I love going to art museums, but I especially love going to small, cozy art museums, such as the Westmoreland American Art Museum, located in Greensburg, PA.
Jake (Prodigal Son), 2018, Paige Tibbe, oil on board.
The Westmoreland Museum of American Art is a delightful art museum devoted to American art, with a particular concentration on the art of southwestern Pennsylvania.
Portrait of a Portrait of Rita Tauber, 2018, Matthew Constant, oil on canvas.
As you enter the lobby, you’re invited to particpate in the art by taking selfies of yourself in front of several, and are provided props, such as a beach ball and sunglasses for DeBardin’s Sun Bath Tat Is Hot, below. I’ll spare you my selfie, but here’s the painting itself:
Sun Bath Tat Is Hot, 1965, Anthony DeBernardin, oil on canvas.
The Westmoreland’s permanent collection is comprised of works by major American artists from the 18th century through the present, with a special emphasis on Southwestern Pennsylvania art and artists. The Museum also offers an impressive schedule of temporary exhibitions of American art – both nationally-travelling and those organized in house – as well as events and community-oriented educational programming for all ages.
The Artists Who Teach Gallery, celebrates the talent of artists who teach in southwestern PA.
I enjoy these smaller art museums. I find them more accessible and a lot more my style.
A view into the Post-1950s Gallery.
The museum’s collection includes the works of famous American artists like Mary Cassatt, John Singer Sargent, Winslow Homer, and many others.
The piece in front is Parade to the Baptism, 2013, Vanessa German, mixed media.
Westmoreland focuses on the art of southwestern Pennsylvania, so you notice quite a few Pennsylvania landscapes by artists such as George Hetzel, Charles Linford and Joseph Woodwell.
In addition, there’s gallery space dedicated to powerful scenes from the region’s coal and steel industry.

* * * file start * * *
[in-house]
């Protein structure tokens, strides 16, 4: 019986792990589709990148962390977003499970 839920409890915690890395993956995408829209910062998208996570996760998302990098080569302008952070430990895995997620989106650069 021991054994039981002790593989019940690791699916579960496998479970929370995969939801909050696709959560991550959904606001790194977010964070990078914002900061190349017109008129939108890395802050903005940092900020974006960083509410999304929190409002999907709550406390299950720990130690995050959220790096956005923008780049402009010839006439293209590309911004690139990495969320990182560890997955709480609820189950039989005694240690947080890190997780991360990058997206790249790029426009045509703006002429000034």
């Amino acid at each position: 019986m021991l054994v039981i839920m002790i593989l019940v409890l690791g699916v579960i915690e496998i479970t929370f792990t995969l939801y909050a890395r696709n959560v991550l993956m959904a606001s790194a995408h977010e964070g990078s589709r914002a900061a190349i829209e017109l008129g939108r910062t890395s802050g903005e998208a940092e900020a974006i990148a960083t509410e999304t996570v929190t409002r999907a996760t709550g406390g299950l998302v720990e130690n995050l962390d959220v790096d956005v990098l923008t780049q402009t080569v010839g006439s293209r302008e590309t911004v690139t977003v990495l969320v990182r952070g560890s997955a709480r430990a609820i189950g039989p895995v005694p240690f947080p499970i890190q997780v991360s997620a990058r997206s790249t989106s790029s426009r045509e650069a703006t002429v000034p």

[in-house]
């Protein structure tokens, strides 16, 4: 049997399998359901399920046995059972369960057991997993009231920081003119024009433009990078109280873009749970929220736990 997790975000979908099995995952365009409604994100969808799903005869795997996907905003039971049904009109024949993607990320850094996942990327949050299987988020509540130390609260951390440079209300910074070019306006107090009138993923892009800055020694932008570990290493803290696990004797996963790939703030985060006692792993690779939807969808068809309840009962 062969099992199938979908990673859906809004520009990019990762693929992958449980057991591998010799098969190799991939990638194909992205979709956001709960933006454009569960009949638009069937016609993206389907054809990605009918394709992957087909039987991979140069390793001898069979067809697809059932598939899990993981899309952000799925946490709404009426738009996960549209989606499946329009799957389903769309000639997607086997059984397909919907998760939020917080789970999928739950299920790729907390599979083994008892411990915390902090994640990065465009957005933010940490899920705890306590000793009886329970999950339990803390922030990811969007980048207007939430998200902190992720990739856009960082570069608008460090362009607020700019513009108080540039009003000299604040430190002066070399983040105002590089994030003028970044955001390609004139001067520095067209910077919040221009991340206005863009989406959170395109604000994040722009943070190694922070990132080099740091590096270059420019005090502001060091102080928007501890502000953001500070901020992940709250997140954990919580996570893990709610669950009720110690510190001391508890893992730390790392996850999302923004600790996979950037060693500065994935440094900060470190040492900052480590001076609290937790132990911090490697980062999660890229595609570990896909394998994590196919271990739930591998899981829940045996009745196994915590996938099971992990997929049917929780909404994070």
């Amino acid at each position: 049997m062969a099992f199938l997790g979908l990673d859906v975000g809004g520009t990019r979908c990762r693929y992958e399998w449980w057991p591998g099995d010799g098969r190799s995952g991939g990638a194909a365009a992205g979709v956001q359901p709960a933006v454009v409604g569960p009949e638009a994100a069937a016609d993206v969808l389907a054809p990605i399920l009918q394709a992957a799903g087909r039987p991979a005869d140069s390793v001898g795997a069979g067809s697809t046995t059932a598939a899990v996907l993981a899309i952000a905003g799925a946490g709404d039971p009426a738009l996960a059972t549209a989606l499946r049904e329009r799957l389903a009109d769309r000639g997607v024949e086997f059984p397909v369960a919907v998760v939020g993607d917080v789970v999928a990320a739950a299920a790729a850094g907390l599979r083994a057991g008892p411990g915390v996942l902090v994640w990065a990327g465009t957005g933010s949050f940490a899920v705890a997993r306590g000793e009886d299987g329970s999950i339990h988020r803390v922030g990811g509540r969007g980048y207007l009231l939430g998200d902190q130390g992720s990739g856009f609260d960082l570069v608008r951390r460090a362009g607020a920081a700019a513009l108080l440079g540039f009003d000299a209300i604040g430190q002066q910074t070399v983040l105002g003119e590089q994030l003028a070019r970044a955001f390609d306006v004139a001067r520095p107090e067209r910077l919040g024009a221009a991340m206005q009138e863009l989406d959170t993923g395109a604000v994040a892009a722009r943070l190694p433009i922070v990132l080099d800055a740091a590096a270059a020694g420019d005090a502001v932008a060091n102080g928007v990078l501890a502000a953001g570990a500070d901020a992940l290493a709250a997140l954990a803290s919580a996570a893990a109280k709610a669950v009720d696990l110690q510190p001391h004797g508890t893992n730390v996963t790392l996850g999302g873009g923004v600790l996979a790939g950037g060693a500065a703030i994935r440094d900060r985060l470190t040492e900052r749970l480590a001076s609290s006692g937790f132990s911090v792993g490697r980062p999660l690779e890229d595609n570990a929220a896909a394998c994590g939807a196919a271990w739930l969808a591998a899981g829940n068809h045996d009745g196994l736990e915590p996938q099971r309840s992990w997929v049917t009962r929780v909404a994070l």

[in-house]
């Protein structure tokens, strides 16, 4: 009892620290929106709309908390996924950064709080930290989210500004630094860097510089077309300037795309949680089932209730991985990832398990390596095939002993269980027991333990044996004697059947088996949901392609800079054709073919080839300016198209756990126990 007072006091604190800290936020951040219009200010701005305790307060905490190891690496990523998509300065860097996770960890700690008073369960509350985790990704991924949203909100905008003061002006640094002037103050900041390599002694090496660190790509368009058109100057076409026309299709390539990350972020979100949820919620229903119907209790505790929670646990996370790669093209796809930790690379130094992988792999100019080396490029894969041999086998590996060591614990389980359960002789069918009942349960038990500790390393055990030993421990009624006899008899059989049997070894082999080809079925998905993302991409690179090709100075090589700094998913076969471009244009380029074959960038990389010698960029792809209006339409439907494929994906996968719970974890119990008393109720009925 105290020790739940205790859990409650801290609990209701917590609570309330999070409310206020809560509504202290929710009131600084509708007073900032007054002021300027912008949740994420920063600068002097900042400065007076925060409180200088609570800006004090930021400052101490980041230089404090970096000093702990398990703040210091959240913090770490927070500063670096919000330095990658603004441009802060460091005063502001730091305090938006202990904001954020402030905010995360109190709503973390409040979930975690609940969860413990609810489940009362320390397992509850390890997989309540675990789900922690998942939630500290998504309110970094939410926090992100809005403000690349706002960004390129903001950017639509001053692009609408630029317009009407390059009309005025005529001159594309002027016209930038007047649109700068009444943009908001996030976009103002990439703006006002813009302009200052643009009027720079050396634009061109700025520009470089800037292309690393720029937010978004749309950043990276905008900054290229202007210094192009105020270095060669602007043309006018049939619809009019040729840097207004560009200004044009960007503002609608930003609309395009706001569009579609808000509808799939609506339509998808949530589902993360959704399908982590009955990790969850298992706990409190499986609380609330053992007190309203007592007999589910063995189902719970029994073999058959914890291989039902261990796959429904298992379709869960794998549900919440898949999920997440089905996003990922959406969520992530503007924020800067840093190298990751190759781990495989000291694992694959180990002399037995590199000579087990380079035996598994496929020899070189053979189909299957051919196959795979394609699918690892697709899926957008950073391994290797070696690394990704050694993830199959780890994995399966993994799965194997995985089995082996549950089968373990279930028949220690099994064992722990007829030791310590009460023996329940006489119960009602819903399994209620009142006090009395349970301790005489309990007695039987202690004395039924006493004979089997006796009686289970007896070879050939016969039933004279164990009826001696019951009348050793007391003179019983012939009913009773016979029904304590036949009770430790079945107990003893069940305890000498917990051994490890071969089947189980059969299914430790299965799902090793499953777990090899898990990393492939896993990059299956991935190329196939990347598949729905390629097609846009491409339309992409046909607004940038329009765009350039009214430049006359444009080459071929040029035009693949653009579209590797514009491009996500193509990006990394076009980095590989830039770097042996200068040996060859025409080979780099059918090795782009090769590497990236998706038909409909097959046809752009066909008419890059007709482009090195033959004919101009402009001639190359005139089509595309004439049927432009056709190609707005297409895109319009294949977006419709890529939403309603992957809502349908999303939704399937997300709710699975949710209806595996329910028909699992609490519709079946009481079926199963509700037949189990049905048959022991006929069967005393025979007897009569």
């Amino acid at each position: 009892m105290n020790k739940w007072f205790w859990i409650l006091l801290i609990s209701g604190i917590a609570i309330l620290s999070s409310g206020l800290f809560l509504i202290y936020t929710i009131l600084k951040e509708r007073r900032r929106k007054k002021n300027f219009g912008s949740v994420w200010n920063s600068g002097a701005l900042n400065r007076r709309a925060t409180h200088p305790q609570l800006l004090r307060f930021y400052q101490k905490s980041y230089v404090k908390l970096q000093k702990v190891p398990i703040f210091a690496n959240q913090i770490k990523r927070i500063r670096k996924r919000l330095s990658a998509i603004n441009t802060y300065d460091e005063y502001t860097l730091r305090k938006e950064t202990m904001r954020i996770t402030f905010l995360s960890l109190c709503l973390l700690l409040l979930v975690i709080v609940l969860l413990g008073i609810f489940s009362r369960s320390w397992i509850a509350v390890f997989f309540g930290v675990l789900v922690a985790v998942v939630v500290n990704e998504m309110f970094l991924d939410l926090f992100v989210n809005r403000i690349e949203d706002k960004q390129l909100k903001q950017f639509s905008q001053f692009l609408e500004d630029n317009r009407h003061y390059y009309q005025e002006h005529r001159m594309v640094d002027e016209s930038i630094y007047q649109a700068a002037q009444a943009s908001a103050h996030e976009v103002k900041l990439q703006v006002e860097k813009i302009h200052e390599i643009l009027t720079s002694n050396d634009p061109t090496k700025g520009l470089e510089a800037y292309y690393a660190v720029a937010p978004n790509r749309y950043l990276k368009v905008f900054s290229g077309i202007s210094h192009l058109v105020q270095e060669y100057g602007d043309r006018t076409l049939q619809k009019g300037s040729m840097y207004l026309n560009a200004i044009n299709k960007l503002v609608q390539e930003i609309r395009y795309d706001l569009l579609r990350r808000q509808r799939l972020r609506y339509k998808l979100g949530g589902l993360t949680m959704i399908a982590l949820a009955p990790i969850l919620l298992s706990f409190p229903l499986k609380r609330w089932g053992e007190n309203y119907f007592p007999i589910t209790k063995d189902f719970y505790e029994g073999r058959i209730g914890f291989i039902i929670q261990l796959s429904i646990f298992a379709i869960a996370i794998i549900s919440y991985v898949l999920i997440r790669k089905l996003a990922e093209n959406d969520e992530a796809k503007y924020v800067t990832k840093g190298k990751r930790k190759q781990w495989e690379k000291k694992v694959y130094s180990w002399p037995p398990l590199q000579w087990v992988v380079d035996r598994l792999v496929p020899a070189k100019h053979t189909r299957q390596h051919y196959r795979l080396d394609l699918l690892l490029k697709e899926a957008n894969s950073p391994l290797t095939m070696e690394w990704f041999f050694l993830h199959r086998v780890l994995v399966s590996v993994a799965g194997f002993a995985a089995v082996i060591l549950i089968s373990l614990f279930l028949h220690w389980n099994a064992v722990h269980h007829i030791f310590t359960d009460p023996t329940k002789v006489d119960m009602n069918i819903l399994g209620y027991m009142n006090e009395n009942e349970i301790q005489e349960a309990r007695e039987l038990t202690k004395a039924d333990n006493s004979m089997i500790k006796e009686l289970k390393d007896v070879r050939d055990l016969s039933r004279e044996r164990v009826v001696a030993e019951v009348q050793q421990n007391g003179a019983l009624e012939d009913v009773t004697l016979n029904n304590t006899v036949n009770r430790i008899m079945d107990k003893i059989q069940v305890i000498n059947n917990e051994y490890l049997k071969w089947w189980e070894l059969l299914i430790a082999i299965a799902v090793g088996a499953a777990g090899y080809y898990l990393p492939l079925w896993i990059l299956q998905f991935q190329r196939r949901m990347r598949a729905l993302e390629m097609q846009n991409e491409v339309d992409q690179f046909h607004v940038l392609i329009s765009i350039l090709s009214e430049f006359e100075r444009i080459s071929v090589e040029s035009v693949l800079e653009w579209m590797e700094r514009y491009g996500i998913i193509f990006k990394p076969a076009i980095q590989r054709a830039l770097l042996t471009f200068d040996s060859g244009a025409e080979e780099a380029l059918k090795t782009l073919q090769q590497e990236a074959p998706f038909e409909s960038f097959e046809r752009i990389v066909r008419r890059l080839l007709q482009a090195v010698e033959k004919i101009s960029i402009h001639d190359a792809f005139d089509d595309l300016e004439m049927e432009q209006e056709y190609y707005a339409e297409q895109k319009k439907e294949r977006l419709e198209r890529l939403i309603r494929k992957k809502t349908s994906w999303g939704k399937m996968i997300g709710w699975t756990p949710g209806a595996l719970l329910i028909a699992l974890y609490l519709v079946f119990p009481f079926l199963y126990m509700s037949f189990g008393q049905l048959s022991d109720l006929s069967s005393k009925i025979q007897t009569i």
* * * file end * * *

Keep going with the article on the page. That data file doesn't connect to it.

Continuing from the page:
The Center for Creative Connections offers an opportunity to create landscape layouts that explore how areas within southwestern Pennsylvania developed from rural to industrial societies, a build-a-bridge activity that challenges you to build some of Pittsburgh’s common bridge styles, and a stop-motion animation activity that allows you to make artwork come alive by animating a selection of backgrounds and characters from our paintings. There’s even a large drawing glass that inspires you to be an artist and create fun, full-length portraits of your friends and family.
This is what makes this particular museum pop. It’s cozy and small enough for kids to quickly walk through — getting a taste of art, without becoming bored. And then there’s the fun part, encouraging them to experiment with perspective and composition, and become artists themselves.
It’s also worth noting that Greensburg is in the midst of a cultural renaissance. In the span of a few years, there has been a renovation of the historic Palace Theatre, the construction of the new Seton Hill University Performing Arts Center, Seton Hill Visual Arts Center, and the transformation of The Westmoreland Museum of American Art, which recently underwent a major renovation and expansion. As part of the Museum’s expansion, a new green space was added for the community, providing opportunities for the public to gather.
The Thomas Lynch Tiffany Window, 1905, Louis Comfort Tiffany, copper foiled and plated glass.
Getting there: 221 N Main St, Greensburg, PA 15601
Hours: Tuesday-Sunday: 11 a.m. – 5 p.m.; Wednesday 11 a.m. – 7 p.m., evening hours from 5 – 7 p.m.; closed Mondays, Easter, Thanksgiving, Christmas, and New Year’s Day.